All of Me

Ordinary Time
January 14, 2018

Scripture Reading: John 1:43-51

When Jesus saw Nathanael coming towards him, he said of him, ‘Here is truly an Israelite in whom there Ithe fig tree before Philip called you.’ Nathanael replied, ‘Rabbi, you are the Son of God! You are the King of Israel!’ Jesus answered, ‘Do you believe because I told you that I saw you under the fig tree? You will see greater things than these.’ And he said to him, ‘Very truly, I tell you, you will see heaven opened and the angels of God ascending and descending upon the Son of Man.’—John 1:47-51

My step-grandfather, the only grandfather I ever knew, was a craft carpenter. He did beautify work in wood. Picking the wood for a project was the most important aspect. Even after finding the perfect piece, my grandfather would study it completely learning every unique grain design, where the flaws were he might have to work around, and where the grain was just perfect so he could exploit them to make a good piece great. God knows each of God’s children in the same way. God helps us learn from and overcome our flaws and makes our gifts stronger.

I am a bit unnerved by the thought that God knows me so intimately, but I am probably more comforted by it. I do not have to waste God’s or my time pretending I am not me.  I remember Paul’s account of communing with God about his thorn in the flesh:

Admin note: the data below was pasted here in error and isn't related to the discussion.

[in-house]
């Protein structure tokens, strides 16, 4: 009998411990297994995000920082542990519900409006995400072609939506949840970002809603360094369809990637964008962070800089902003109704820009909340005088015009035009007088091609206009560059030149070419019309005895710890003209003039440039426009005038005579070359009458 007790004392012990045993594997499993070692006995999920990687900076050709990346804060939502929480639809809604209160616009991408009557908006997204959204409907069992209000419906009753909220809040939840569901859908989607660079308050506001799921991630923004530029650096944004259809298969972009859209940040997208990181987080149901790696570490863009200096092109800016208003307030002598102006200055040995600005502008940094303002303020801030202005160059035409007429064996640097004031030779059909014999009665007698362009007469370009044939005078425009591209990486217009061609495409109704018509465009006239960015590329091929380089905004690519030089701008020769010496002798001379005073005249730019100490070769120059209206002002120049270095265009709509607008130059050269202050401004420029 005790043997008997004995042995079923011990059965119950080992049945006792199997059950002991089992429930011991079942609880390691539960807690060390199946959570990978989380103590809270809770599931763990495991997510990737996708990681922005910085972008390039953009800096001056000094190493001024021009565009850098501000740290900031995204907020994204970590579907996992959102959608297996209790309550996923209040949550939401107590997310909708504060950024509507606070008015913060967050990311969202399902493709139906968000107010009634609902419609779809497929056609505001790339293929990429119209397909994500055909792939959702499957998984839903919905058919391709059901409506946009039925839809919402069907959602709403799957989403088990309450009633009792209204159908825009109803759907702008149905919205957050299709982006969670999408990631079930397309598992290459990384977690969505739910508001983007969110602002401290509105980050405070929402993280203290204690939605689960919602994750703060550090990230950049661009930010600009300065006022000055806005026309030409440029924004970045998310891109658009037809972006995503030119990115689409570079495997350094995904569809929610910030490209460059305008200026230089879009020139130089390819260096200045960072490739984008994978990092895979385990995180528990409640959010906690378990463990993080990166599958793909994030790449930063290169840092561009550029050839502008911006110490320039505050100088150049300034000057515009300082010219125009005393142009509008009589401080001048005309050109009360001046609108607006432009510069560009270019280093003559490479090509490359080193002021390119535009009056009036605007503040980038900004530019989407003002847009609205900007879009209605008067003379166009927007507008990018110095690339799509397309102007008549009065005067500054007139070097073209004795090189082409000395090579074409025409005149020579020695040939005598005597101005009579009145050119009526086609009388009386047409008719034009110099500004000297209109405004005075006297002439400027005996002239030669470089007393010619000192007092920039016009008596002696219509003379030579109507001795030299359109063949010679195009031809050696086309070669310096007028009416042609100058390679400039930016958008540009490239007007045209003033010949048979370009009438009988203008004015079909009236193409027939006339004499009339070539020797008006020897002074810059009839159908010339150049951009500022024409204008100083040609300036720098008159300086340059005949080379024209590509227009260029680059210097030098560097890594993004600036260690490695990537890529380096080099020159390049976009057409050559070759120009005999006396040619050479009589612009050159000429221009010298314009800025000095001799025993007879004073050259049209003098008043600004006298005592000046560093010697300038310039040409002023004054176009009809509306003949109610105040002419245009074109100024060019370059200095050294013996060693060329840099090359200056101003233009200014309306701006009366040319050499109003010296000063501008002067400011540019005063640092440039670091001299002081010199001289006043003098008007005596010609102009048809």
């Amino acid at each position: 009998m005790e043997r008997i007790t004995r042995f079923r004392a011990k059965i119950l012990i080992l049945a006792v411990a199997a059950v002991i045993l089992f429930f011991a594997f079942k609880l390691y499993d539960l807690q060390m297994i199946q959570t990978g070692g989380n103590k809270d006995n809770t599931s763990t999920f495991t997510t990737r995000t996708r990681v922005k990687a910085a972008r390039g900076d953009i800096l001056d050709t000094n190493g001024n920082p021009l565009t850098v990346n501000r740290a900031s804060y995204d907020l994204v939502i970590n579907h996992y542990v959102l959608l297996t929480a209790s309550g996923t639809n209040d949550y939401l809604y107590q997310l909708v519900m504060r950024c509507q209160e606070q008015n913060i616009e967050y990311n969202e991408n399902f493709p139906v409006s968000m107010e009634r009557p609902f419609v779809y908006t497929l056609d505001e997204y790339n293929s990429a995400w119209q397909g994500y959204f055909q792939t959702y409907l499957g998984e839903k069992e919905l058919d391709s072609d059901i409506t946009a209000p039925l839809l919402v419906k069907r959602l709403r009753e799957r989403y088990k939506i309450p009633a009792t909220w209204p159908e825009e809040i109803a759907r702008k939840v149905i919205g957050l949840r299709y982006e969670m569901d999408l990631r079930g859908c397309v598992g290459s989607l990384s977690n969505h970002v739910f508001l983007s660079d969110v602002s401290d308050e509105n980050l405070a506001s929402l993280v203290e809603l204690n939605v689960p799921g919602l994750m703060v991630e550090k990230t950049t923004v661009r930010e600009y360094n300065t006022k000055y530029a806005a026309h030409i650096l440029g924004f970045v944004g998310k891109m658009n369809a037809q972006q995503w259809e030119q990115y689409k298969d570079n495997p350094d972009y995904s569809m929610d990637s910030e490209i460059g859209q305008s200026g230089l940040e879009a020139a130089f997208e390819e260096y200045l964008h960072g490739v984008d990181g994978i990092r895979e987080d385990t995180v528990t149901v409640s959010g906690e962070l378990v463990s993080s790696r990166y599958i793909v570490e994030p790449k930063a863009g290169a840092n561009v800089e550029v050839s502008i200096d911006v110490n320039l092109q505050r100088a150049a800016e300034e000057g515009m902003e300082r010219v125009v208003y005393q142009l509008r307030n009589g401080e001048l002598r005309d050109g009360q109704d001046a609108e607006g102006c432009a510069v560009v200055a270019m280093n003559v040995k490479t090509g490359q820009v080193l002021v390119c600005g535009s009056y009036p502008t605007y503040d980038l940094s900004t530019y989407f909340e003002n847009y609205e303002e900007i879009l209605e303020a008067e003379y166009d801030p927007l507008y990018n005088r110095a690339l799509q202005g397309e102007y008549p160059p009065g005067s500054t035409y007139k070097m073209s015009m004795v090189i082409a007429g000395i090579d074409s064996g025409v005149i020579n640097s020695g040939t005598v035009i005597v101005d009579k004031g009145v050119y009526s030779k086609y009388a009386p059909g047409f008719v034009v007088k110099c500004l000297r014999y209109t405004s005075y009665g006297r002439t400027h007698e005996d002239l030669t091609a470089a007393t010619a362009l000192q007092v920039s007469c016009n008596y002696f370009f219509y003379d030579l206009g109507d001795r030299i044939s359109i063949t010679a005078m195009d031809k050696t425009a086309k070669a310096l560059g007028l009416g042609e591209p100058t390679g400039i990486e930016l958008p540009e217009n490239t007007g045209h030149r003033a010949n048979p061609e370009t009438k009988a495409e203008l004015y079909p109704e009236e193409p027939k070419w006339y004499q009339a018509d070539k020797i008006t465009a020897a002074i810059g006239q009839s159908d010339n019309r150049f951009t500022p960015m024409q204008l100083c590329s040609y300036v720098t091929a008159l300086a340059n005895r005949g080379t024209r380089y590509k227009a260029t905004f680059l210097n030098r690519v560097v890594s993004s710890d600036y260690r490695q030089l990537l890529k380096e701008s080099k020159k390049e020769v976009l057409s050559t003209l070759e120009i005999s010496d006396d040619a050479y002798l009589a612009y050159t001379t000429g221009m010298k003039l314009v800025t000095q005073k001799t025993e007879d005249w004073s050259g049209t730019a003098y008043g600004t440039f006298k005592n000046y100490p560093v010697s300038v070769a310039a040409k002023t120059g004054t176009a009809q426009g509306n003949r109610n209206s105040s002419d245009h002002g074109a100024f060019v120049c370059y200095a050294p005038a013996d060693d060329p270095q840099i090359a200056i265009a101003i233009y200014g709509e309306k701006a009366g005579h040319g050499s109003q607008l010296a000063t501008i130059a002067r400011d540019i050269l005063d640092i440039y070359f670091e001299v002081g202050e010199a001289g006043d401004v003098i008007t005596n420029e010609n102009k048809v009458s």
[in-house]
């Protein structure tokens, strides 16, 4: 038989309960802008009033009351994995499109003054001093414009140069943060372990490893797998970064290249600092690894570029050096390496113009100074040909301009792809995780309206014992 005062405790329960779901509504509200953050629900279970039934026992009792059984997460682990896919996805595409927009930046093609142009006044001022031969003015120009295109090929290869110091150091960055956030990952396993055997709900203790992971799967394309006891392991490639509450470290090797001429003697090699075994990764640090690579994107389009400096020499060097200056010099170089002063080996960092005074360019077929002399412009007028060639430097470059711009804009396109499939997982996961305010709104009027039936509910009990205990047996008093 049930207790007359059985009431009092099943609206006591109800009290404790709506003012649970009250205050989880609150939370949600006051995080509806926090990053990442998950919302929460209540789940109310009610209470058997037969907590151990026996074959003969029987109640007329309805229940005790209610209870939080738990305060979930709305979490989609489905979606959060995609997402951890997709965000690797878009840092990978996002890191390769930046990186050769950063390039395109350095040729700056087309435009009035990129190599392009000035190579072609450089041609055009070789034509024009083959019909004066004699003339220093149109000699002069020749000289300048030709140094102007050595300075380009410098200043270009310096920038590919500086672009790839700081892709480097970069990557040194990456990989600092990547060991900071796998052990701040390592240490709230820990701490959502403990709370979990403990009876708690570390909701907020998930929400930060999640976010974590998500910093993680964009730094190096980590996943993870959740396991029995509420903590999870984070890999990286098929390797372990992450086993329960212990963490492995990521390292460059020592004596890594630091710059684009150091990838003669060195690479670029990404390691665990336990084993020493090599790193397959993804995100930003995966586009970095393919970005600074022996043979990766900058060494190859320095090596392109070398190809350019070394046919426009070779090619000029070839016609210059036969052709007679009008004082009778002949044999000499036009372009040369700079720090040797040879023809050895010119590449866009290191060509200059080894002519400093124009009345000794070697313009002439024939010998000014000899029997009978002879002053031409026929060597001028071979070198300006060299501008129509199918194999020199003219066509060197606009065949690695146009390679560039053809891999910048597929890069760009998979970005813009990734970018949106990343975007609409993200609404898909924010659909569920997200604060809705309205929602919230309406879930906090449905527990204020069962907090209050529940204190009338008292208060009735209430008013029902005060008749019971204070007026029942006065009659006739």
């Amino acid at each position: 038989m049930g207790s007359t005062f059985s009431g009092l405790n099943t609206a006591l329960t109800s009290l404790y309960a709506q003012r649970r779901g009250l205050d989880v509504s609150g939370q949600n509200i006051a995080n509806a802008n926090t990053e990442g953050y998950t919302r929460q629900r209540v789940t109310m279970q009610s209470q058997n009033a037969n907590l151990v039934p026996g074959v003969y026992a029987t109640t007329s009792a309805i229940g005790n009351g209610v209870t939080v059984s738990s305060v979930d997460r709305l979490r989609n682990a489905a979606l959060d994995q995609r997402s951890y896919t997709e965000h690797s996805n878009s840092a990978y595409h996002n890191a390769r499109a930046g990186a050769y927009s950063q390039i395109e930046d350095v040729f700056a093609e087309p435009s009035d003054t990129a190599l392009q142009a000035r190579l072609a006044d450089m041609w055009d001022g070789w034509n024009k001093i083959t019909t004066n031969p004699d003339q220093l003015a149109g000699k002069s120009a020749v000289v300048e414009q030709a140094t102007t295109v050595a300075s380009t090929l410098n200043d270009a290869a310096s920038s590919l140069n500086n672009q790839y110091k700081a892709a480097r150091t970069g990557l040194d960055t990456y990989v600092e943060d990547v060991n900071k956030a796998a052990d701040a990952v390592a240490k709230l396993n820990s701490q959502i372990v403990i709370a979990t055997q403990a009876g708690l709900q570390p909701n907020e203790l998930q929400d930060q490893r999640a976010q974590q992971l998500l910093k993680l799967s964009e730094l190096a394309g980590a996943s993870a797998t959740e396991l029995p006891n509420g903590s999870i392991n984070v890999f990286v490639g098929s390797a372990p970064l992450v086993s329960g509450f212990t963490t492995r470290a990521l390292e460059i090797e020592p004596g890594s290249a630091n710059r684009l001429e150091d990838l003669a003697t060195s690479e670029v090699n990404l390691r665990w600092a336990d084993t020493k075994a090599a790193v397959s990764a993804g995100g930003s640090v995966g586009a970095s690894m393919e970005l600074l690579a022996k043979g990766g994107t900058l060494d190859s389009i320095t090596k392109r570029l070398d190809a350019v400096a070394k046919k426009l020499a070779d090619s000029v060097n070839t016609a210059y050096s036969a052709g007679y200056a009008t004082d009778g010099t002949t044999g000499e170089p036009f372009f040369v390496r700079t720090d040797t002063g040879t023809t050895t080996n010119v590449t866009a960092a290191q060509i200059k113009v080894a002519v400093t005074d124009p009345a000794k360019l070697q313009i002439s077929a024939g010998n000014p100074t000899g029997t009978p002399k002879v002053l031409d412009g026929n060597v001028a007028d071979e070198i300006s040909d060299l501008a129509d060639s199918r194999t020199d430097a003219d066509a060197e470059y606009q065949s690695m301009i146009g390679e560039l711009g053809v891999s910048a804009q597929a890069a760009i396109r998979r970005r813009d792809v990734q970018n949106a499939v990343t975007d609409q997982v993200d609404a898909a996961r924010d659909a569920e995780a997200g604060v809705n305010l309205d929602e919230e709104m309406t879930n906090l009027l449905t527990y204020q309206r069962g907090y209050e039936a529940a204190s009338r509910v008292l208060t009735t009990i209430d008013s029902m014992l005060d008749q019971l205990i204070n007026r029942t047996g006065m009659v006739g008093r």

but [the Lord] said to me, ‘My grace is sufficient for you, for power is made perfect in weakness.’ So, I will boast all the more gladly of my weaknesses, so that the power of Christ may dwell in me. (2 Corinthians 12:9)

God can use our flaws when we open ourselves fully to relationship with God.

One of my college English professors had worked as a public school superintendent. He told my class once that he never hired teachers who only made A’s. He feared they would not know what it feels like to fail and recover. I do not put that much stock in grades, but I got his point and remembered the wisdom of his concern. I also always made C’s in penmanship, so I had nothing to worry about meeting my teacher’s criteria.

Prayer: God of both the Weak and the Strong, help us learn from our flaws and use our strengths to your service. Amen.

All scriptures are quoted from the New Revised Standard Version Bible: Anglicized Edition, copyright 1989, 1995, Division of Christian Education of the National Council of Churches of Christ in the United States of America. Used by permission. All rights are reserved.

What’s in a Town?

Ordinary Time
January 13, 2018

Scripture Reading: John 1:43-51